Enzyme activities in soils as affected by long-term cropping systems

dc.contributor.advisor M. A. Tabatabai
dc.contributor.author Dodor, Daniel
dc.contributor.department Agronomy
dc.date 2018-08-24T20:28:54.000
dc.date.accessioned 2020-07-02T06:16:23Z
dc.date.available 2020-07-02T06:16:23Z
dc.date.copyright Tue Jan 01 00:00:00 UTC 2002
dc.date.issued 2002-01-01
dc.description.abstract <p>The impacts of crop rotations and N fertilization on the activities of 12 enzymes involved in C, N, and P cycling was studied in soils of two long-term cropping systems at the Northeast Research Center (NERC) in Nashua and the Clarion-Webster Research Center (CWRC) in Kanawha, established 1979 and 1954, respectively, in Iowa. The activities of glycosidases (alpha- and beta-glycosidases, alpha- and beta-galactosidases), amidohydrolases (amidase, arylamidase, L-glutaminase, L-asparaginase, L-aspartase), and phosphatases (acid and alkaline phosphatases, and phosphodiesterase) were assayed in soils sampled in 1996 and 1997 from four replicated cropping systems taken in corn, soybean, oats, or meadow (alfalfa) that received 0 or 180 kg N ha-1 before corn.;Crop rotations significantly affected enzymes activities in soils at the NERC site in both years, and glycosidases only in soils at the CWRC site. The effect of N fertilization was inconsistent. Greatest activity values were in multicropping systems in meadow or oats, and the least in continuous corn or soybean systems. Enzyme activities were significantly correlated with C mic, and arylamidase and amidohydrolases significantly correlated with Nmic, in both years and sites. The amounts of N mineralized during 24 weeks of incubation at 30°C were significantly correlated with the activities of arylamidase and amidohydrolases at both sites. The activity of arylamidase was also significantly correlated with the amounts of N mineralized in soils from six regions of North Central U.S.;An alkaline hydrolysis method for determining the total N potentially hydrolyzable in soils was evaluated. It involves determination of the NH 4+-N produced by direct steam distillation of 1 g field-moist soil and 1M KOH, NaOH, or LiOH or with PO4-B3O 7 buffer (pH 11.8) successively every 5 min for 40 min. Calculated total hydrolyzable N (Nmax or No) values differed among soils, ranging from 401 to 1667 mg kg-1 soil and accounted for 12--56% of organic N in the soils. The Nmax or No values obtained with KOH or NaOH were significantly correlated with the values obtained by using selected N mineralization indexes, and with the activities of amidohydrolases and arylamidase in the soils.</p>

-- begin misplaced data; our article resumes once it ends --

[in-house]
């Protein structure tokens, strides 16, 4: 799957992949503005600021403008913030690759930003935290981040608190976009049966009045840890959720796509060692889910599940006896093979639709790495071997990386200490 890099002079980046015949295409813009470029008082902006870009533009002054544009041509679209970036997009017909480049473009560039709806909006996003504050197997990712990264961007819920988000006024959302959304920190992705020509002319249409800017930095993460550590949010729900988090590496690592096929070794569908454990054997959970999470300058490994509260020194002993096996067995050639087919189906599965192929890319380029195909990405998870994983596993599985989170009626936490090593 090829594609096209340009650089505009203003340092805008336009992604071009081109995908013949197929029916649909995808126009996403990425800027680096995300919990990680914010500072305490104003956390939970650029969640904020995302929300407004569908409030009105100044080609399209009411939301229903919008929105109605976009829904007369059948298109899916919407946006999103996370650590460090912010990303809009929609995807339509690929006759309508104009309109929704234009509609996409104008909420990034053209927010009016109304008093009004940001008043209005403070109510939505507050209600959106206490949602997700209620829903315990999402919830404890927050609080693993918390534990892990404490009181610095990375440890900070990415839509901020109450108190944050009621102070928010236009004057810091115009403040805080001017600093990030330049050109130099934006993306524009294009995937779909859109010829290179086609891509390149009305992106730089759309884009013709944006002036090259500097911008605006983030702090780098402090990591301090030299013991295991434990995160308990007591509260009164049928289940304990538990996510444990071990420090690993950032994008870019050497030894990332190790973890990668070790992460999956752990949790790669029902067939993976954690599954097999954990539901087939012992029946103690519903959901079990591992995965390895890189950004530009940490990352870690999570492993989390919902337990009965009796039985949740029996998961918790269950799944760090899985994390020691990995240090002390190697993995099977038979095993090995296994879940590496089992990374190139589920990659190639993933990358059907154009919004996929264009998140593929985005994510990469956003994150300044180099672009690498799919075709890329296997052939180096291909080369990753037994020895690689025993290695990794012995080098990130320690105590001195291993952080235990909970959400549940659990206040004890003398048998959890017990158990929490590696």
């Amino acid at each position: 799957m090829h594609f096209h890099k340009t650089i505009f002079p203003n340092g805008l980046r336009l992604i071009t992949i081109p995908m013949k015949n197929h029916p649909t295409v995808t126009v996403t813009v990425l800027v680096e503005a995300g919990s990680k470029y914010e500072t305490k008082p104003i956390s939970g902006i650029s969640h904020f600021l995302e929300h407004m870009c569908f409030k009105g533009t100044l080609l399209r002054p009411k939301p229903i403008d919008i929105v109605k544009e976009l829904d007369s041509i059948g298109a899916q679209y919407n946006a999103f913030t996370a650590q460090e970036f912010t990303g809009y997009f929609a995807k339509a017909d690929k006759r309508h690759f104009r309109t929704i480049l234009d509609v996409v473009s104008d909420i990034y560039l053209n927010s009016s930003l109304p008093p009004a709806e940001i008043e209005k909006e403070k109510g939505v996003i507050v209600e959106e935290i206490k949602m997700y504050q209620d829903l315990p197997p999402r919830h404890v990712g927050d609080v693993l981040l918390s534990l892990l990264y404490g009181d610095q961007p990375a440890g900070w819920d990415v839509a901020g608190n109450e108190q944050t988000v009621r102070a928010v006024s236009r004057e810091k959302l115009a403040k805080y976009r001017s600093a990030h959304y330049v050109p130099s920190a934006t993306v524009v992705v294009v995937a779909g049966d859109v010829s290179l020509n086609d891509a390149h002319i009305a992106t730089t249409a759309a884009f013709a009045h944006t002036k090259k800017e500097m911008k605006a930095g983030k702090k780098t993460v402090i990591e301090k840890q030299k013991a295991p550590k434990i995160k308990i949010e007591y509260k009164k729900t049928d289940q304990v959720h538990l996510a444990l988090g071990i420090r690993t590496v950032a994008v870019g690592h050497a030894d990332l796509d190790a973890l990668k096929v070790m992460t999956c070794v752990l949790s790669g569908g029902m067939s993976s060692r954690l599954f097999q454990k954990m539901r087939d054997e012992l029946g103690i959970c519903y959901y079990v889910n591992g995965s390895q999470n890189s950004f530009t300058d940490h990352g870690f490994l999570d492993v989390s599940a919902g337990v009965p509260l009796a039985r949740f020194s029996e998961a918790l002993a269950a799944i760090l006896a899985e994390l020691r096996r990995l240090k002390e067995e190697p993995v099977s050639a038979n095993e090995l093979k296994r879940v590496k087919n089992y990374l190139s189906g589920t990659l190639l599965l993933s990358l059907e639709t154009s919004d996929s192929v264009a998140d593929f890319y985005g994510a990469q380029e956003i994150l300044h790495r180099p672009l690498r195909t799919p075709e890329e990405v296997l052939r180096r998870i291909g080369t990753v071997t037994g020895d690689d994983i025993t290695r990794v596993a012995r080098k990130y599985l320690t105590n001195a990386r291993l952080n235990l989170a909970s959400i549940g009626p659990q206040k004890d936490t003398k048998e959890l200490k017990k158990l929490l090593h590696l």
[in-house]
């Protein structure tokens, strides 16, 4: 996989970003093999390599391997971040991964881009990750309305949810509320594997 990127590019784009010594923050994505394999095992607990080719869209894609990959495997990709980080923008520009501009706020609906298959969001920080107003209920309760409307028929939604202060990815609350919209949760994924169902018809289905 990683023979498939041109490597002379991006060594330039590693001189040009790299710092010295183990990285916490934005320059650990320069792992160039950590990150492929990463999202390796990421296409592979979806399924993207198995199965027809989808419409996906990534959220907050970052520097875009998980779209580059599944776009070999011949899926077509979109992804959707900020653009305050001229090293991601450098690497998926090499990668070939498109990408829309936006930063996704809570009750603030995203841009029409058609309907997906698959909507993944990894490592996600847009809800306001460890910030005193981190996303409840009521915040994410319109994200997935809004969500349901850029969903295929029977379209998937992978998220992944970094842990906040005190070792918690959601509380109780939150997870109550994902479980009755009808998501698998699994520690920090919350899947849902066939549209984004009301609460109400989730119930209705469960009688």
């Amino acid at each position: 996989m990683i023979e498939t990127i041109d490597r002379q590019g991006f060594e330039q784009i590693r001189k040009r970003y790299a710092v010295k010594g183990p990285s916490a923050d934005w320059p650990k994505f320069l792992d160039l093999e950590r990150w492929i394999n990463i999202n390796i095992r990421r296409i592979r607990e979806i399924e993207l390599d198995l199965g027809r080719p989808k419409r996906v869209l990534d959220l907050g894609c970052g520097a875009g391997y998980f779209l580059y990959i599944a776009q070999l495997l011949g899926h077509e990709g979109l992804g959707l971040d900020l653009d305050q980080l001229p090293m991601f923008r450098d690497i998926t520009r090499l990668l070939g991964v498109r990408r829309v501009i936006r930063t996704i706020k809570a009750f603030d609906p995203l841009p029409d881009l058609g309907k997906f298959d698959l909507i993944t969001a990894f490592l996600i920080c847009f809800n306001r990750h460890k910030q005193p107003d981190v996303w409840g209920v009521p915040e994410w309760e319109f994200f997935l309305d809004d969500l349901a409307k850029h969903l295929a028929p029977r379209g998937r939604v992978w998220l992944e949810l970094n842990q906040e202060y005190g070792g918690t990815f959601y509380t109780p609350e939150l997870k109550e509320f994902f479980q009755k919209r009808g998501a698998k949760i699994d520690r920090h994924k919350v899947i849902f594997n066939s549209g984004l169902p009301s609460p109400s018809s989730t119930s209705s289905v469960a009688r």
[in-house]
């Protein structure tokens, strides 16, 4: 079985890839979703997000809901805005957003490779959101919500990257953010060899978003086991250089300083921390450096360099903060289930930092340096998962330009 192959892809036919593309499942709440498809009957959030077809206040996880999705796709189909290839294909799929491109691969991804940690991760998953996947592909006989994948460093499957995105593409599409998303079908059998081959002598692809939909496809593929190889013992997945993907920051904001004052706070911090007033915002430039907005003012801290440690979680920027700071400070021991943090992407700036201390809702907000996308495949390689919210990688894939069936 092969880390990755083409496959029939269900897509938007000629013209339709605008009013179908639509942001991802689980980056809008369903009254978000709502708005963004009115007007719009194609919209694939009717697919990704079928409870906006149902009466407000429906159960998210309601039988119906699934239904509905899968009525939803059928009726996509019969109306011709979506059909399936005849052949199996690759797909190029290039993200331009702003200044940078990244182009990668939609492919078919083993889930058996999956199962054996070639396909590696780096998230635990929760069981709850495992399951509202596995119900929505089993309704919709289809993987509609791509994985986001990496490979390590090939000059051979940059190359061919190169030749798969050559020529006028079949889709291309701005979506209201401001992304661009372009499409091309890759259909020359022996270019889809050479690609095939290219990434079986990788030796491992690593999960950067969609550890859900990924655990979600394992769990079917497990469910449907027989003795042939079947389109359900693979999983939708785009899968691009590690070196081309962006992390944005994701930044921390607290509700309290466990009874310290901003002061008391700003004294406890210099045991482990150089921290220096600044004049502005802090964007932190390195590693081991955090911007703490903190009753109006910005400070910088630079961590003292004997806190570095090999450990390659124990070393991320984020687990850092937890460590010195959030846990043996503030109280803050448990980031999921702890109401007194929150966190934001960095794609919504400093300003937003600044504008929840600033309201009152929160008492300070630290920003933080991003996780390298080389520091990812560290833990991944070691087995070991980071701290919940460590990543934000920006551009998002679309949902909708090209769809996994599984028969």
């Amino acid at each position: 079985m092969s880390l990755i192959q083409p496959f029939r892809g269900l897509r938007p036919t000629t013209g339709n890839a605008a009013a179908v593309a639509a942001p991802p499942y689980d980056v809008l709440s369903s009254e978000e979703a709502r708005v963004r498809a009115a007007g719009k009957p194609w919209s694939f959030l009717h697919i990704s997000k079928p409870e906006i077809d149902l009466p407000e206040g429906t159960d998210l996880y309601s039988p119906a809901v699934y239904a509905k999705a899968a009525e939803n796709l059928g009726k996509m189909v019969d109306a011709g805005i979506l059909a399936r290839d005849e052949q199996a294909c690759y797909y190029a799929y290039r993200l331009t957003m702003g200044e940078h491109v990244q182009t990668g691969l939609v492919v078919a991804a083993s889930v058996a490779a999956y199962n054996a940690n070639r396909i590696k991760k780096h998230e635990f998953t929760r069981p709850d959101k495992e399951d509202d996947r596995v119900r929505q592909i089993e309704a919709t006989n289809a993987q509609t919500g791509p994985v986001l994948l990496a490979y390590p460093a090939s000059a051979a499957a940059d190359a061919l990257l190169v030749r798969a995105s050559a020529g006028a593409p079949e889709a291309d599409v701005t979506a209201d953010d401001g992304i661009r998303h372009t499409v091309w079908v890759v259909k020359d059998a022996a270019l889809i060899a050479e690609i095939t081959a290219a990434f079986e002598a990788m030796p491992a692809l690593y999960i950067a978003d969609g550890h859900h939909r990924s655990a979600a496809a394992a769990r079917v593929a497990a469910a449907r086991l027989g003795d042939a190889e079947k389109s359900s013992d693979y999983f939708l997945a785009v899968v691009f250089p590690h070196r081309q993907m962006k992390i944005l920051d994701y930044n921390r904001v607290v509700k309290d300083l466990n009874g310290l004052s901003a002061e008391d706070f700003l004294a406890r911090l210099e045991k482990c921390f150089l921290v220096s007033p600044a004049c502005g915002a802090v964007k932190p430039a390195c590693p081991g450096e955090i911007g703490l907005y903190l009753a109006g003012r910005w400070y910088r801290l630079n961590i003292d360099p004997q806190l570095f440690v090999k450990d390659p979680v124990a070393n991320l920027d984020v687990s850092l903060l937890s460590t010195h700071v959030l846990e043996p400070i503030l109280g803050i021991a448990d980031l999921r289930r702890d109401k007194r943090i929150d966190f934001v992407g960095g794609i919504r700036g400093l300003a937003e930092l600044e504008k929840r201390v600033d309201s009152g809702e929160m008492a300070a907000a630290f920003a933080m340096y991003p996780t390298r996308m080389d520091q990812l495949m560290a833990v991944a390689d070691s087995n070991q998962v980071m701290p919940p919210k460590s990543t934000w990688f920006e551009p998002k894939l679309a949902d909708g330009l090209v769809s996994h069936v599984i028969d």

dc.format.mimetype application/pdf
dc.identifier archive/lib.dr.iastate.edu/rtd/990/
dc.identifier.articleid 1989
dc.identifier.contextkey 6088744
dc.identifier.doi https://doi.org/10.31274/rtd-180813-12331
dc.identifier.s3bucket isulib-bepress-aws-west
dc.identifier.submissionpath rtd/990
dc.identifier.uri https://dr.lib.iastate.edu/handle/20.500.12876/83049
dc.language.iso en
dc.source.bitstream archive/lib.dr.iastate.edu/rtd/990/r_3061825.pdf|||Sat Jan 15 02:39:25 UTC 2022
dc.subject.disciplines Agricultural Science
dc.subject.disciplines Agriculture
dc.subject.disciplines Agronomy and Crop Sciences
dc.subject.disciplines Biogeochemistry
dc.subject.disciplines Soil Science
dc.subject.keywords Agronomy
dc.subject.keywords Soil science (Soil microbiology and biochemistry)
dc.subject.keywords Soil microbiology and biochemistry
dc.title Enzyme activities in soils as affected by long-term cropping systems
dc.type article
dc.type.genre dissertation
dspace.entity.type Publication
relation.isOrgUnitOfPublication fdd5c06c-bdbe-469c-a38e-51e664fece7a
thesis.degree.level dissertation
thesis.degree.name Doctor of Philosophy
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